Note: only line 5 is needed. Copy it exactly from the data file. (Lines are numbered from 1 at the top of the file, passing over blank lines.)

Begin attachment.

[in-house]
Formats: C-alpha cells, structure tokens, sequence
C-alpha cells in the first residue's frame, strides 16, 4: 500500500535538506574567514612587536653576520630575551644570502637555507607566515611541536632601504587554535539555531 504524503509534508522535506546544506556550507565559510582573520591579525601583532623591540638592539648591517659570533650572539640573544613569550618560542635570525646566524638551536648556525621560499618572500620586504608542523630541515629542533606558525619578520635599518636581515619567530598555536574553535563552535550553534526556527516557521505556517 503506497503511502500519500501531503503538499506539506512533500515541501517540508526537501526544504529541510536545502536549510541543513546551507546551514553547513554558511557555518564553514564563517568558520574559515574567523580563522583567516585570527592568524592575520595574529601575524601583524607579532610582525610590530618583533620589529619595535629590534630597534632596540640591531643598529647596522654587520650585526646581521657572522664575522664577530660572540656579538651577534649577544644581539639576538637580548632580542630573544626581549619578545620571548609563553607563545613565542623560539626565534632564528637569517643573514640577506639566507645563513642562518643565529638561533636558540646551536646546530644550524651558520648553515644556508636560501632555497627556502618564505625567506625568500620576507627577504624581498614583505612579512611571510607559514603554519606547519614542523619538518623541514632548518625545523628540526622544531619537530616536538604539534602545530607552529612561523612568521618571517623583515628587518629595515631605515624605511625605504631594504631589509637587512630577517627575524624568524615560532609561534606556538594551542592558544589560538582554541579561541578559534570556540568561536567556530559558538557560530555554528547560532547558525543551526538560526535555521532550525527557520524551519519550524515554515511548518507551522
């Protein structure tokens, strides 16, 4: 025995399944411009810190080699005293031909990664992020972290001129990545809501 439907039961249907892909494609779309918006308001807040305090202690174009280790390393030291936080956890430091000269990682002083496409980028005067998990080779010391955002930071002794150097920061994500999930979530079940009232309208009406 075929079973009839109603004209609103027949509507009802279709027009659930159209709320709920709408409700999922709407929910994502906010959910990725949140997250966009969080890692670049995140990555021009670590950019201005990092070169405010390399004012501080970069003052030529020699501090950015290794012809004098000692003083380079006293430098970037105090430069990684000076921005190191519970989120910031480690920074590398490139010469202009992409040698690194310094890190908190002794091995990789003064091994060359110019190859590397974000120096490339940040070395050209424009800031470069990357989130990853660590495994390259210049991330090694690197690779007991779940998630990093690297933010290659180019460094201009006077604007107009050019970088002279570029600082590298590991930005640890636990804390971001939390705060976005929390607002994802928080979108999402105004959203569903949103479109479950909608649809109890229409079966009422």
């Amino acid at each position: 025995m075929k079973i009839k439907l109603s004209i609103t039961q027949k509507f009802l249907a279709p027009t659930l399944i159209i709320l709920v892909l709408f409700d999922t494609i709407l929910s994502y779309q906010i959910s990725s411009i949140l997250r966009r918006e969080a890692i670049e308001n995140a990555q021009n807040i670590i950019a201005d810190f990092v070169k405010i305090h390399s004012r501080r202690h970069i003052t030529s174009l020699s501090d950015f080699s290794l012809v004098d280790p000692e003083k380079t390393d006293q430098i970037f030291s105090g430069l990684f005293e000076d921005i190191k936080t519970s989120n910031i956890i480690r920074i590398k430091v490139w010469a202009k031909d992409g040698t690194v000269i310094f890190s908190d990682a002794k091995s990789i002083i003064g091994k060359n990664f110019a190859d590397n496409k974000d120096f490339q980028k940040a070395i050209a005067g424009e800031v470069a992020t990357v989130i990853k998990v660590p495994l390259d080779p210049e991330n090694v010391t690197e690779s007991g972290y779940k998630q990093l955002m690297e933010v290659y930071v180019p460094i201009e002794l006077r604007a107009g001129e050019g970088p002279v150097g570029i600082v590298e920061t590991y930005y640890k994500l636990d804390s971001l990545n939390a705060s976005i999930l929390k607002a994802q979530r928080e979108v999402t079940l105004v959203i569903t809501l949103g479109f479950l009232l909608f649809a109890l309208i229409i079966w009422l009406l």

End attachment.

């Amino acid at each position: 025995m075929k079973i009839k439907l109603s004209i609103t039961q027949k509507f009802l249907a279709p027009t659930l399944i159209i709320l709920v892909l709408f409700d999922t494609i709407l929910s994502y779309q906010i959910s990725s411009i949140l997250r966009r918006e969080a890692i670049e308001n995140a990555q021009n807040i670590i950019a201005d810190f990092v070169k405010i305090h390399s004012r501080r202690h970069i003052t030529s174009l020699s501090d950015f080699s290794l012809v004098d280790p000692e003083k380079t390393d006293q430098i970037f030291s105090g430069l990684f005293e000076d921005i190191k936080t519970s989120n910031i956890i480690r920074i590398k430091v490139w010469a202009k031909d992409g040698t690194v000269i310094f890190s908190d990682a002794k091995s990789i002083i003064g091994k060359n990664f110019a190859d590397n496409k974000d120096f490339q980028k940040a070395i050209a005067g424009e800031v470069a992020t990357v989130i990853k998990v660590p495994l390259d080779p210049e991330n090694v010391t690197e690779s007991g972290y779940k998630q990093l955002m690297e933010v290659y930071v180019p460094i201009e002794l006077r604007a107009g001129e050019g970088p002279v150097g570029i600082v590298e920061t590991y930005y640890k994500l636990d804390s971001l990545n939390a705060s976005i999930l929390k607002a994802q979530r928080e979108v999402t079940l105004v959203i569903t809501l949103g479109f479950l009232l909608f649809a109890l309208i229409i079966w009422l009406l």